(RNS) — Centuries ago, some of our ancestors powdered their wigs in order to appear older and wiser. Today, adults dye their hair darker to seem young and relevant. It’s difficult to dispute that, as Simon Donnan put it, “Youth is the new global currency.”

One might assume that the Christian church, which often touts itself as counter-cultural, would buck this trend. But many American congregations have embraced it instead. Have you ever been to a house of worship with a top-40 style music and a skinny-jeans wearing pastor donning a carefully coifed hipster hairdo? Then you know exactly what I mean.

This trend is born out of an earnest desire to “reach the next generation” and is usually well-motivated. But according to Andrew Root, author of “Faith Formation in a Secular Age: Responding to the Church’s Obsession with Youthfulness,” it is a recent phenomenon and creates challenges that must be addressed. Here we discuss how American Christians can understand and respond to our obsession with youth.

Admittedly, this is from an American perspective but it has some interesting observations; for example: If [a] youth pastor’s job is to capture the youthful spirit, then those positives are quickly lost. But if the youth pastor’s job is to help create an environment where young people are ministered to and ministering to others, then this starts to connect deeply with the kind of faith-formation I am speaking of.

A couple quick excerpts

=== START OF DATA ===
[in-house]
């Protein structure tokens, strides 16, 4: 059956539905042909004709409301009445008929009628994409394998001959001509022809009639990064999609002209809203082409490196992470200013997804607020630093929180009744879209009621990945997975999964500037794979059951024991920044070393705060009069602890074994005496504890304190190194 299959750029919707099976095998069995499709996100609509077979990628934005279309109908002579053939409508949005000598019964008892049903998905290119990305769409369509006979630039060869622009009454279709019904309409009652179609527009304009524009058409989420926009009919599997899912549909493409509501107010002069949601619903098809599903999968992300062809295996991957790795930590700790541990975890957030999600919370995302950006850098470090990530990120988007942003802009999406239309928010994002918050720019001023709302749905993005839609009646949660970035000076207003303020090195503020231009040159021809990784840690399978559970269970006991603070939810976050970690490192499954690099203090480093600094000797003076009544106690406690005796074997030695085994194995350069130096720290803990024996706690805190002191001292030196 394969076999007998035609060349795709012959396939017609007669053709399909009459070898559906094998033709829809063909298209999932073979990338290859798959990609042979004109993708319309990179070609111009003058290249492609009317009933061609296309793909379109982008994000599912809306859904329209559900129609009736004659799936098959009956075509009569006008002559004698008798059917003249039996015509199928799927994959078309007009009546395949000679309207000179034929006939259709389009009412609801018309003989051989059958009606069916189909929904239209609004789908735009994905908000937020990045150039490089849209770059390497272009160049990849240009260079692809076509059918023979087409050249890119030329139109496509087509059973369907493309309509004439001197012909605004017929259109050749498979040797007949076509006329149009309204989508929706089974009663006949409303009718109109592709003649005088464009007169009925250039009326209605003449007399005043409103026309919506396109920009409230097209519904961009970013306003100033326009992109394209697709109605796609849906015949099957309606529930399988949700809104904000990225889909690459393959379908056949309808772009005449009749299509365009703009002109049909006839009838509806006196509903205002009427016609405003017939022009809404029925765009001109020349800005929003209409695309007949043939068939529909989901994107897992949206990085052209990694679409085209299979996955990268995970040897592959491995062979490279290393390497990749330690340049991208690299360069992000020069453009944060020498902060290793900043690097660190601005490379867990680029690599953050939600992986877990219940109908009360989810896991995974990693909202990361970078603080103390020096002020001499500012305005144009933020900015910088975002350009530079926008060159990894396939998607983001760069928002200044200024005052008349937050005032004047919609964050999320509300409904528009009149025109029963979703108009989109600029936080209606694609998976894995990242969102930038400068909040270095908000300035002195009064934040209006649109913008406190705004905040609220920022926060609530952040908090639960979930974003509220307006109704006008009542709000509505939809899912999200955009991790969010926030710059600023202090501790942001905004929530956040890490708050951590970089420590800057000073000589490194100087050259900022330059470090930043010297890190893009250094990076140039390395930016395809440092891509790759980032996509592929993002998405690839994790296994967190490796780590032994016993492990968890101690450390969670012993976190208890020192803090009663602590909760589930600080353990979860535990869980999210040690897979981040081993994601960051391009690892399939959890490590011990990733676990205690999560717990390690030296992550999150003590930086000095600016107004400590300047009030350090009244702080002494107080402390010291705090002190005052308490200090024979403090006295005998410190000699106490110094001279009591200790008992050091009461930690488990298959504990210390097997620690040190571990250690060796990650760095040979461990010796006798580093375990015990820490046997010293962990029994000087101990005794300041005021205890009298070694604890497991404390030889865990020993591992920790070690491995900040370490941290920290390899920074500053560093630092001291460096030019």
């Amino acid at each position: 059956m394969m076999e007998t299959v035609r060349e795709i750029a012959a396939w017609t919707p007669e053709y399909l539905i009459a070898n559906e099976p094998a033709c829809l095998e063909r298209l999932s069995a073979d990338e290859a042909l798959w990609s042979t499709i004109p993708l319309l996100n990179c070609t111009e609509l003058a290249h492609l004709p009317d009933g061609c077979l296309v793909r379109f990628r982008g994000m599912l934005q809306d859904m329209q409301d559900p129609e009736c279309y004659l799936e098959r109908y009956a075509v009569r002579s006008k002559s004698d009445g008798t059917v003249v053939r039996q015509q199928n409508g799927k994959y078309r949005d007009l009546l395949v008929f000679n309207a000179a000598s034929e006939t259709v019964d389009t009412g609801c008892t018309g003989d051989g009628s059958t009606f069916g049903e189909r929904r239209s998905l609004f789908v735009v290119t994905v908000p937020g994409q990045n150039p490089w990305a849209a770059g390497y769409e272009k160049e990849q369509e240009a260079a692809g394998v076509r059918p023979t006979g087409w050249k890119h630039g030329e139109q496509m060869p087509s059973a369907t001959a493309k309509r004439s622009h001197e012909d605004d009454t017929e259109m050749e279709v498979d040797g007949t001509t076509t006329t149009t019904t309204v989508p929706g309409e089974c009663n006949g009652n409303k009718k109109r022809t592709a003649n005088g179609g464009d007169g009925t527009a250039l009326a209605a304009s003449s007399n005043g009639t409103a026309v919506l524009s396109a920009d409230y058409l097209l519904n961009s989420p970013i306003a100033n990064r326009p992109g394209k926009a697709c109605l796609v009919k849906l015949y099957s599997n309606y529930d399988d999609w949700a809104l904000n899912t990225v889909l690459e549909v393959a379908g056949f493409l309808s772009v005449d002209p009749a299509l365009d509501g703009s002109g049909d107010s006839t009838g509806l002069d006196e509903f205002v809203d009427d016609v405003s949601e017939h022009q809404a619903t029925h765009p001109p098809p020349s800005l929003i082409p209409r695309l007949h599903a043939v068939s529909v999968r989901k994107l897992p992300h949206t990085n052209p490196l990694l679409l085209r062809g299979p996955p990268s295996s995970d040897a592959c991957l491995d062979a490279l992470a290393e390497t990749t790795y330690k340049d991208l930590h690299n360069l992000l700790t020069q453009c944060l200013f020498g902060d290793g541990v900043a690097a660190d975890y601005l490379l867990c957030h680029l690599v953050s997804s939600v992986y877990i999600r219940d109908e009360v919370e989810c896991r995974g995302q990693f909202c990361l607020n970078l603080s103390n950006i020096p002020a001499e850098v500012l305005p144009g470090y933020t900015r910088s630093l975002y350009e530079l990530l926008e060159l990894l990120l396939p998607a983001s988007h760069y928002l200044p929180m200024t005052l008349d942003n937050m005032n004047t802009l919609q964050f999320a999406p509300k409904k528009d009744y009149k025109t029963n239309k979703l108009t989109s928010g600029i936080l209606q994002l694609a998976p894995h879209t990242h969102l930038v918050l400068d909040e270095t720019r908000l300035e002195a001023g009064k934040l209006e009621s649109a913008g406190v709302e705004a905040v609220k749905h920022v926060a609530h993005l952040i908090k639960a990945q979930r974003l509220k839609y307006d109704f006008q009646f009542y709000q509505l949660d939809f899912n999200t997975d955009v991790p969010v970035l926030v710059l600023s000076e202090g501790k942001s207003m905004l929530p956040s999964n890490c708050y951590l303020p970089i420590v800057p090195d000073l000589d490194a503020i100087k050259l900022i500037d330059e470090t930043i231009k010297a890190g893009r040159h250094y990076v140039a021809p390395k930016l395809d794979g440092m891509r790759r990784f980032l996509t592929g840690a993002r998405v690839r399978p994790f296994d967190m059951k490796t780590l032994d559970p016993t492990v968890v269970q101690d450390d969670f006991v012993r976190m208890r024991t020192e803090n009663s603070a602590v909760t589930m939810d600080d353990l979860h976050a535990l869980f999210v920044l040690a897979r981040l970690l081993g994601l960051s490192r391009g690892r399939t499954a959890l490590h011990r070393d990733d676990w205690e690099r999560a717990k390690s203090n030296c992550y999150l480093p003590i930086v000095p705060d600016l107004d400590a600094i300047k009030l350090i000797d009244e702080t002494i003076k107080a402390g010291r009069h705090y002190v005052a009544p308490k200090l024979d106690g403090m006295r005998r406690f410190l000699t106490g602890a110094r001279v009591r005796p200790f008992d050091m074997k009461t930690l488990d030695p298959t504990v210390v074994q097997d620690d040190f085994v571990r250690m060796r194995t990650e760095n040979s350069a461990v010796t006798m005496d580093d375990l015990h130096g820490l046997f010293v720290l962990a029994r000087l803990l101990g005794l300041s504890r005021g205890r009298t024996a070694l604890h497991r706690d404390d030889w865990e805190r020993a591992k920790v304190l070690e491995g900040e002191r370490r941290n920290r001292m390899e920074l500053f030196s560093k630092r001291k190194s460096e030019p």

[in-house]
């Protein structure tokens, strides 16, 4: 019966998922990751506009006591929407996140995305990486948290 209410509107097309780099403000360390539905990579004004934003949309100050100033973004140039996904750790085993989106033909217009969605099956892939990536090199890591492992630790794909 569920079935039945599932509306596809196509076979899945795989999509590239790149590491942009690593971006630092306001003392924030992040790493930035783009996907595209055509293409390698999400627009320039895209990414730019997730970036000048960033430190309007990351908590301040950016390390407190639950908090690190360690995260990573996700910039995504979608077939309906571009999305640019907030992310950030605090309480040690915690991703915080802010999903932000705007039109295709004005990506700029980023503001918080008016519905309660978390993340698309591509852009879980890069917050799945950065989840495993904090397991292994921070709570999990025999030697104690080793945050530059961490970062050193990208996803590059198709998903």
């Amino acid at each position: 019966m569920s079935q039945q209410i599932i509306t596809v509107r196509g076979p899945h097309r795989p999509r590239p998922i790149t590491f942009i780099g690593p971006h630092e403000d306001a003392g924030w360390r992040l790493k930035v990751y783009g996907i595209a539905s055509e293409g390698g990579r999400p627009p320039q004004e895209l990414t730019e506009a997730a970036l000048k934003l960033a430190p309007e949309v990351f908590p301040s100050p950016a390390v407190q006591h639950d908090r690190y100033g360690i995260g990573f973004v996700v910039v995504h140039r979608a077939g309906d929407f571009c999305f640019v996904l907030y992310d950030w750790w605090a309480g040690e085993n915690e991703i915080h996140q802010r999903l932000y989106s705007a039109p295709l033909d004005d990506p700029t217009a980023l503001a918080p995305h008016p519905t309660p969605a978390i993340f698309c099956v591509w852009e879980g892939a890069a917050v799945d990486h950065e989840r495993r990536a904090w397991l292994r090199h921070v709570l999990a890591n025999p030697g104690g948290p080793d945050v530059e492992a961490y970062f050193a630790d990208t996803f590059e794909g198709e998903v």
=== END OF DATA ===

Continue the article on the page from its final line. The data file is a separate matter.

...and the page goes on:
RNS: Talk to me about the history of “youthfulness.” What are the key turning points?

AR: I am developing this idea of “youthfulness” because of a thesis that Dietrich Bonhoeffer wrote in 1930, in it he said, “Since the days of the youth movement [referring to the German Youth movement in the late 19th century] the church has been more obsessed with the youthful spirit than the Holy Spirit.”

When I read this five years ago, I almost jumped out of my chair; it felt incredibly prophetic and like Bonhoeffer was speaking to the American church today. I think the legacy of youthfulness, like Bonhoeffer says, goes back to “the days of the youth movement”; as some cultural theorists point out, it is always 1969 in America. In the late-1960s the counter-culture drew from older avant-garde communities to embrace this ethic of authenticity, opposing a larger sense of obligation and duty. The baby boomers shifted the whole ethos of the culture to follow only what speaks to you. We all, in one way or another, live in this legacy now.

RNS: You note that many young people are leaving the church. That’s old news. But you’re also claiming that the church is to blame for this, and that’s provocative. How so?

AR: I’m not so sure the church is “to blame” per se, but the church has not been aware enough about how the age of authenticity uses youthfulness to validate. Everyone is searching for the 18 to 35 year old market to show that their political party, product or new home fitness center is legitimate and valuable. I think the church has bought into this kind of logic.

Ironically, the more we have focused on our churches being “youthful” the more blinded we are to seeing the real issue we confront: how to actually talk about God and articulate peoples’ experiences of the divine. My book in no way blames, or is even opposed to, young people, but it does wonder if young people (and more rightly, “the youthful spirit”) have been sought and used as a way to legitimize declining institutions rather than young people being part of whole communities who are seeking the presence of God together.

read full interview

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